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Pastor Passes Out While Preaching – Twice

The Collegedale Seventh-day Adventist Church on the campus of Southern Adventist University announced on its website that senior pastor John Nixon fainted on two separate occasions.
The announcement stated that Nixon passed out on April 24 and again on May 22 while preaching a sermon entitled “The Wrath of the Lamb.”
After Spectrum contacted church administrator Wolf Jedamski asking for clarification, the website’s announcement was amended, stating only that Nixon was unable to finish his sermon on May 22. The announcement now says that, “Pastor Nixon was unable to complete his sermon ‘The Wrath of the Lamb’ Sabbath, May 22. He was attended to by medical personnel and released that day.”
The announcement also added an affirmation after the fact: “In light of recent events, we, the pastors and elders of the Collegedale Church, express our strong support for Pastor John Nixon and our gratitude for his Christ-centered, biblical preaching, theological leadership and spiritual commitment. John, we are committed to uphold you as our spiritual leader and we will continue to uphold you in our prayers.”
Citing HIPAA regulations, Jedamski declined to comment on Nixon’s diagnosis, stating only that he was attended to by medical personnel on May 22, and subsequently released. Jedamski did not clarify whether or not Nixon was hospitalized on April 24th.
Nixon did not respond to requests for comment.
Sermon Addresses Doctrinal Controversy
Nixon began his “Wrath of the Lamb” sermon by stating,
“There is a conflict of doctrinal teaching going on in our church, and it has become contentious. Some among us, under the guise of ‘unique truth,’ are promoting error concerning the character of God and the teaching is very subtle.”
Nixon went on to say that he would rather discuss a less controversial topic, but said that “the stakes are too high. One misconception about who God really is leads us down a path fraught with danger, and I cannot stand silently by.”
Nixon staked out what he called “the biblical teaching on this topic.”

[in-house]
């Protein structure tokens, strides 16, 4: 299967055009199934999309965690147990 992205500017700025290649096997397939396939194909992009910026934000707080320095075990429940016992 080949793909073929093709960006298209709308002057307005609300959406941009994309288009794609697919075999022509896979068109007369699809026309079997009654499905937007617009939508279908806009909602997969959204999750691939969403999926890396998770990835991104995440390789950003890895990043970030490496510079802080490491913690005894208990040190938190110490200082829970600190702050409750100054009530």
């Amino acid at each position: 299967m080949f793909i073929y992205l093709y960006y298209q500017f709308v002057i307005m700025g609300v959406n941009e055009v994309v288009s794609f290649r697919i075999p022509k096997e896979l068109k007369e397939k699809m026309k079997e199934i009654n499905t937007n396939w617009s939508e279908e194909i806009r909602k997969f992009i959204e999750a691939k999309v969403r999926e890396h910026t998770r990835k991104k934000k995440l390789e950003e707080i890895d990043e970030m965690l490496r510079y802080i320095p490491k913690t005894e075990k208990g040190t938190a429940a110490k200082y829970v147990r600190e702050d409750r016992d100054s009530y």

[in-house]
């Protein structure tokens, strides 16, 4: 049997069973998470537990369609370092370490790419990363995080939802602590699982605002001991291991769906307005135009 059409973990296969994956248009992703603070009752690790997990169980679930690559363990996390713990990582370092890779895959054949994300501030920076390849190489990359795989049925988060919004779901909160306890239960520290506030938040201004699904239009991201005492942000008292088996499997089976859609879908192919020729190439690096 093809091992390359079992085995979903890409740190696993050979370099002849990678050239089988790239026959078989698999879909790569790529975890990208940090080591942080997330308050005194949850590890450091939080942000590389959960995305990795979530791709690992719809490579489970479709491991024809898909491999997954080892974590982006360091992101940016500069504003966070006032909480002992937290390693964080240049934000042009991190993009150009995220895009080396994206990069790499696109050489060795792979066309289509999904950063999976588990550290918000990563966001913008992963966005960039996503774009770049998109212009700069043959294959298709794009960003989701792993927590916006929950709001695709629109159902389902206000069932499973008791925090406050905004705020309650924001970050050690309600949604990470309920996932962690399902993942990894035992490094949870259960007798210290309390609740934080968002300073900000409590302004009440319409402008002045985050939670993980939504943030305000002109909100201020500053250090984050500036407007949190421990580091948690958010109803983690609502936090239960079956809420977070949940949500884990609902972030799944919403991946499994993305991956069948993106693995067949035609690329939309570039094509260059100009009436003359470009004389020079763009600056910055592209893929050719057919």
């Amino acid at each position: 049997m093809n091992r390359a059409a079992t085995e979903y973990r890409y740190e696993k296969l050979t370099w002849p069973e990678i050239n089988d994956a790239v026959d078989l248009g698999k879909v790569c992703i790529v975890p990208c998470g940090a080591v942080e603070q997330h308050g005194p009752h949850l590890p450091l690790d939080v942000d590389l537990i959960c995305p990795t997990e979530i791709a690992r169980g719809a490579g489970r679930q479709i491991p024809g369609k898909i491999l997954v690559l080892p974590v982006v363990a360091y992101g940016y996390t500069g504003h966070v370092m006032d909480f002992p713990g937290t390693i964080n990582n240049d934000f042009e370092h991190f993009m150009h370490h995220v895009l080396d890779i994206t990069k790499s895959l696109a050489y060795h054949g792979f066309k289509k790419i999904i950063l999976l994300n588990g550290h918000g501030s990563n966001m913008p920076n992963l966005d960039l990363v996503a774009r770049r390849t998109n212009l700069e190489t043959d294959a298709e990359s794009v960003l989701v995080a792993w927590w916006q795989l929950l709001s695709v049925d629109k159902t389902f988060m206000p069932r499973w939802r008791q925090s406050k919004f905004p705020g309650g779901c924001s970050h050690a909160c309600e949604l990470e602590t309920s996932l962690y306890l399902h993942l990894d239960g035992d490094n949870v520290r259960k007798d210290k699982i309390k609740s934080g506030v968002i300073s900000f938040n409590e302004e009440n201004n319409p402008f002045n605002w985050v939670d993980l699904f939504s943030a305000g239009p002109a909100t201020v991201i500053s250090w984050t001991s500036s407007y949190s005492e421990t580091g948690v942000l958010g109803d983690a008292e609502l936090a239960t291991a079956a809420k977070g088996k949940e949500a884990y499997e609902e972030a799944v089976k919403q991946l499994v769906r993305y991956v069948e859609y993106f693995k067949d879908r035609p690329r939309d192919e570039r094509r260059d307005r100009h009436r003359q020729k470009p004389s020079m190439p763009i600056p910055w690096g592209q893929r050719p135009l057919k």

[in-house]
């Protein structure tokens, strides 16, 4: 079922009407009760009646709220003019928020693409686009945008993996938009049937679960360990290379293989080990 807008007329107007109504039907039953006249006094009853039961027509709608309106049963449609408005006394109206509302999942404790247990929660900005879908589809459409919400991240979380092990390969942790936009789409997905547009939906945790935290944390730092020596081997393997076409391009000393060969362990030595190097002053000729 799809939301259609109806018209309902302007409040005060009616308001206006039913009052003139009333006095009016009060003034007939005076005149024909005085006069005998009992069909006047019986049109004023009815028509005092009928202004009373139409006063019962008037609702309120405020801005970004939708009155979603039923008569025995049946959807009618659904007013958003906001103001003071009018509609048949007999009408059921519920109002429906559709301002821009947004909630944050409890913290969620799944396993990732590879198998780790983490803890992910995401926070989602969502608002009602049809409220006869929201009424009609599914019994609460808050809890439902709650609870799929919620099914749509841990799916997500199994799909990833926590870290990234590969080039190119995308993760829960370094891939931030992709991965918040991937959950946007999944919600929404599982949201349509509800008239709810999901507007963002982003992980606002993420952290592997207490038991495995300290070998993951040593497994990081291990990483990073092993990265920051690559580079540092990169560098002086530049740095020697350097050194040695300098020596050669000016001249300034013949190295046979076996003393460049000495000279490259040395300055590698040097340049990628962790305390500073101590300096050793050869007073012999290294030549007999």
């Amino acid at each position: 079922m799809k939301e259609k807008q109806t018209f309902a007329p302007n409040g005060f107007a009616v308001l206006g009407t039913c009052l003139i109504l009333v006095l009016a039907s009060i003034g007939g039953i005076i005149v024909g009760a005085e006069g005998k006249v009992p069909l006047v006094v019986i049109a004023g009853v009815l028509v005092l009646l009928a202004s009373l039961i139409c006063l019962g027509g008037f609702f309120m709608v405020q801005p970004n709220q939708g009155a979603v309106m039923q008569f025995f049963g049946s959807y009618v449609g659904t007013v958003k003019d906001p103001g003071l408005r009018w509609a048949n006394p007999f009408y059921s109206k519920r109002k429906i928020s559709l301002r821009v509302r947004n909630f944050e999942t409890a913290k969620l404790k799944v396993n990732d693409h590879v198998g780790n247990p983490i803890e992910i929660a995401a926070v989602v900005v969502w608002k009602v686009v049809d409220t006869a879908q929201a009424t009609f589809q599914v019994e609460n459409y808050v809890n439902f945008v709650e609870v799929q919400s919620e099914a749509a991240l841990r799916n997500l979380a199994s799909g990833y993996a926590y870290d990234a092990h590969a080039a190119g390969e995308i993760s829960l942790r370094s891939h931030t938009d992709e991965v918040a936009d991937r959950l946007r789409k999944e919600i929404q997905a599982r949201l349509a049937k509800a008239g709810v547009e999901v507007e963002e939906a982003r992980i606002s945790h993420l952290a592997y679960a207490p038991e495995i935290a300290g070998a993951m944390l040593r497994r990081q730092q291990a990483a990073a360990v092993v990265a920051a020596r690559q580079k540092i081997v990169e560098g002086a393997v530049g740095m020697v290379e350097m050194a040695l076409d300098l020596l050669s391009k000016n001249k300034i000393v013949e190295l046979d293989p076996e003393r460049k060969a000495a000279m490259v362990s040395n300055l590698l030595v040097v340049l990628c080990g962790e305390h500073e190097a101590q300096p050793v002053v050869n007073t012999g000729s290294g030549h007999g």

The controversial subject at hand is whether God’s wrath includes “active” punishment of sin (i.e. God destroys the wicked) or “passive” punishment of sin (i.e. God withdraws protection, allowing the unrepentant to reap the natural consequences of sin). For Nixon, divine justice demands that God destroy the wicked for the sake of the weak and vulnerable.
Dr. Timothy Jennings, a psychiatrist and creator of, sees things differently. His website advances the idea that if it is unremedied, sin, not God ultimately destroys human beings.
Jennings teaches a popular Sabbath School class that was recently moved from the Collegedale Church to Ackerman Auditorium on Southern’s campus across the street. Jennings also authored two books: The Healing of the Mind, and Could it Be This Simple?
Debating God’s Character
Without naming Jennings, Nixon in his sermon categorically and emphatically rejected any teaching that does not make room for God’s active punishment of evil. Scripture reveals God as the God of mercy and justice, the God of life and death, the God of giving and of taking away, Nixon said.
God is compassionate and gracious, forgiving rebellion and sin. God’s love is unearned and extravagant. However, Nixon said, God is also the God of justice and judgment. God’s character is only complete in light of rejection and destruction of those who refuse divine mercy, he insisted. God does not leave the guilty unpunished.
For Nixon, interpretations that contradict this punitive view of God “explain away the portion we do not like,” or “pretend the Bible does not mean what it says.”
We must “face the uncomfortable truth with humility.”
On April 24th, Nixon was preaching the sermon for the second time (Collegedale has three services) when he fainted. Undeterred, he decided to preach the sermon again nearly a month later. Again, he fainted before completing the sermon.
Noting a “volatile and fluid” situation, Jennings did not want to go on record except to say, “my position is well documented on my website and I cannot speak to the position Nixon holds other to say he has made it clear he does not support my position.”
In a blog post entitled “Two Pictures of God,” Jennings responded to the sermon and urged caution in reading too much into Nixon’s fainting.
In the article dated April 28 (four days after Nixon’s first fainting spell), Jennings quoted his eleven-year-old nephew and fourteen-year-old niece who both reported feeling scared by the God Nixon preached about. Jennings offered a quotation from Ellen White that cautioned against terrifying children with the wrath of God.
He then asked how to tell which portrait of God is accurate:
“Should we look for miracles and signs that accompany the message? Miraculous signs are not reliable evidence, because miracles can be counterfeited (remember a talking serpent). The best approach is to examine the facts, the concepts, the ideas put forth and compare them with scripture and other evidences God has provided.”
Jennings listed several questions that one should ask to help in discerning truth from error.
Discernment, and perceptions of truth and error seem to be the underlying issues in this doctrinal dust up. Perhaps Jennings and Nixon will find a way to continue advancing their understandings of God’s character without trading ideological blows. However, given what both seem to perceive as high stakes, the intensity of the rhetoric, and the fainting spells, accord may be unlikely.

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